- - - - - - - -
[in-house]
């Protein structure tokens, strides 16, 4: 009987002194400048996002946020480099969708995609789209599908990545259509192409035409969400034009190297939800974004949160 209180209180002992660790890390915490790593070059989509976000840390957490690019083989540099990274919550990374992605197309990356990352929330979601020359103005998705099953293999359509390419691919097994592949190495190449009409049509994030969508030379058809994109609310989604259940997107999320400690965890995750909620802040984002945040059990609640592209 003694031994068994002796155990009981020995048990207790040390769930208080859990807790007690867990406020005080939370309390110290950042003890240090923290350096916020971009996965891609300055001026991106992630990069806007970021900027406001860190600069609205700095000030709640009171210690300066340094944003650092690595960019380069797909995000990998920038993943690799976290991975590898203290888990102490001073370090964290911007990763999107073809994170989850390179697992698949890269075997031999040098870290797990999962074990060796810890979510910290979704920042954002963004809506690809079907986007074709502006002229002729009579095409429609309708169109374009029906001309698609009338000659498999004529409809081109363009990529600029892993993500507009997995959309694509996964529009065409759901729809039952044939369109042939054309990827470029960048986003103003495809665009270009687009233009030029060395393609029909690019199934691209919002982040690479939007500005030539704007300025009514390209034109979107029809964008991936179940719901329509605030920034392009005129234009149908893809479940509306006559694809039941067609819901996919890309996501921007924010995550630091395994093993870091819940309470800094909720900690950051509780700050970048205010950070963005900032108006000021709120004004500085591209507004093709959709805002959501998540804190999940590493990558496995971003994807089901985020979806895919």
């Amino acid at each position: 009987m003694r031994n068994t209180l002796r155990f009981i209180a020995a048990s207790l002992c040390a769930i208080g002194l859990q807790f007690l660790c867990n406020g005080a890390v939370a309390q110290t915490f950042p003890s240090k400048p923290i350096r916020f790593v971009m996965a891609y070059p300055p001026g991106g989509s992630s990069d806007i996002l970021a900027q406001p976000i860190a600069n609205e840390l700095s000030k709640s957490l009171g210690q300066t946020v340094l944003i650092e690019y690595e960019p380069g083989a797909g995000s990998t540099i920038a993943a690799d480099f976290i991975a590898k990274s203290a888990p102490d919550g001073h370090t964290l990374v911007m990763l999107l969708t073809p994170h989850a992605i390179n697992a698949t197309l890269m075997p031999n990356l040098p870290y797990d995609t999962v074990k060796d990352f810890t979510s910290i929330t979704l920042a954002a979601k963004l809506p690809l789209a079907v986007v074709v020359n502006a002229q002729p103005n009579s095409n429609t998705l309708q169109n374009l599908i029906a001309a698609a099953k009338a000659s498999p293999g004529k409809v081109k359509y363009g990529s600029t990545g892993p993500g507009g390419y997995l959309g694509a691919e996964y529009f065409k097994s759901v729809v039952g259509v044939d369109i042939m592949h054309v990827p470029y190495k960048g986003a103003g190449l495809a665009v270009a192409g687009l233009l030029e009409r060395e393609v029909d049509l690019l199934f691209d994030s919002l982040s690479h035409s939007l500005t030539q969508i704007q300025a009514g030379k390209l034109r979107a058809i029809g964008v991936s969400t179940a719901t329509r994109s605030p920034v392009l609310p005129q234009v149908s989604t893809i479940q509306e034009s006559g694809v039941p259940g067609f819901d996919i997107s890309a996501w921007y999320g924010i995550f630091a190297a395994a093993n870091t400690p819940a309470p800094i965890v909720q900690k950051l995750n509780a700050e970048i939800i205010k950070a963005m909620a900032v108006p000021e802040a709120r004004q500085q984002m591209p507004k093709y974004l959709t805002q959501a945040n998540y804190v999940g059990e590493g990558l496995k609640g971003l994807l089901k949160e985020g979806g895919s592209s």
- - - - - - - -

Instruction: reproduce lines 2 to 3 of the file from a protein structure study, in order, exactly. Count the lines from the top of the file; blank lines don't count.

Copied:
């Protein structure tokens, strides 16, 4: 009987002194400048996002946020480099969708995609789209599908990545259509192409035409969400034009190297939800974004949160 209180209180002992660790890390915490790593070059989509976000840390957490690019083989540099990274919550990374992605197309990356990352929330979601020359103005998705099953293999359509390419691919097994592949190495190449009409049509994030969508030379058809994109609310989604259940997107999320400690965890995750909620802040984002945040059990609640592209 003694031994068994002796155990009981020995048990207790040390769930208080859990807790007690867990406020005080939370309390110290950042003890240090923290350096916020971009996965891609300055001026991106992630990069806007970021900027406001860190600069609205700095000030709640009171210690300066340094944003650092690595960019380069797909995000990998920038993943690799976290991975590898203290888990102490001073370090964290911007990763999107073809994170989850390179697992698949890269075997031999040098870290797990999962074990060796810890979510910290979704920042954002963004809506690809079907986007074709502006002229002729009579095409429609309708169109374009029906001309698609009338000659498999004529409809081109363009990529600029892993993500507009997995959309694509996964529009065409759901729809039952044939369109042939054309990827470029960048986003103003495809665009270009687009233009030029060395393609029909690019199934691209919002982040690479939007500005030539704007300025009514390209034109979107029809964008991936179940719901329509605030920034392009005129234009149908893809479940509306006559694809039941067609819901996919890309996501921007924010995550630091395994093993870091819940309470800094909720900690950051509780700050970048205010950070963005900032108006000021709120004004500085591209507004093709959709805002959501998540804190999940590493990558496995971003994807089901985020979806895919």
């Amino acid at each position: 009987m003694r031994n068994t209180l002796r155990f009981i209180a020995a048990s207790l002992c040390a769930i208080g002194l859990q807790f007690l660790c867990n406020g005080a890390v939370a309390q110290t915490f950042p003890s240090k400048p923290i350096r916020f790593v971009m996965a891609y070059p300055p001026g991106g989509s992630s990069d806007i996002l970021a900027q406001p976000i860190a600069n609205e840390l700095s000030k709640s957490l009171g210690q300066t946020v340094l944003i650092e690019y690595e960019p380069g083989a797909g995000s990998t540099i920038a993943a690799d480099f976290i991975a590898k990274s203290a888990p102490d919550g001073h370090t964290l990374v911007m990763l999107l969708t073809p994170h989850a992605i390179n697992a698949t197309l890269m075997p031999n990356l040098p870290y797990d995609t999962v074990k060796d990352f810890t979510s910290i929330t979704l920042a954002a979601k963004l809506p690809l789209a079907v986007v074709v020359n502006a002229q002729p103005n009579s095409n429609t998705l309708q169109n374009l599908i029906a001309a698609a099953k009338a000659s498999p293999g004529k409809v081109k359509y363009g990529s600029t990545g892993p993500g507009g390419y997995l959309g694509a691919e996964y529009f065409k097994s759901v729809v039952g259509v044939d369109i042939m592949h054309v990827p470029y190495k960048g986003a103003g190449l495809a665009v270009a192409g687009l233009l030029e009409r060395e393609v029909d049509l690019l199934f691209d994030s919002l982040s690479h035409s939007l500005t030539q969508i704007q300025a009514g030379k390209l034109r979107a058809i029809g964008v991936s969400t179940a719901t329509r994109s605030p920034v392009l609310p005129q234009v149908s989604t893809i479940q509306e034009s006559g694809v039941p259940g067609f819901d996919i997107s890309a996501w921007y999320g924010i995550f630091a190297a395994a093993n870091t400690p819940a309470p800094i965890v909720q900690k950051l995750n509780a700050e970048i939800i205010k950070a963005m909620a900032v108006p000021e802040a709120r004004q500085q984002m591209p507004k093709y974004l959709t805002q959501a945040n998540y804190v999940g059990e590493g990558l496995k609640g971003l994807l089901k949160e985020g979806g895919s592209s």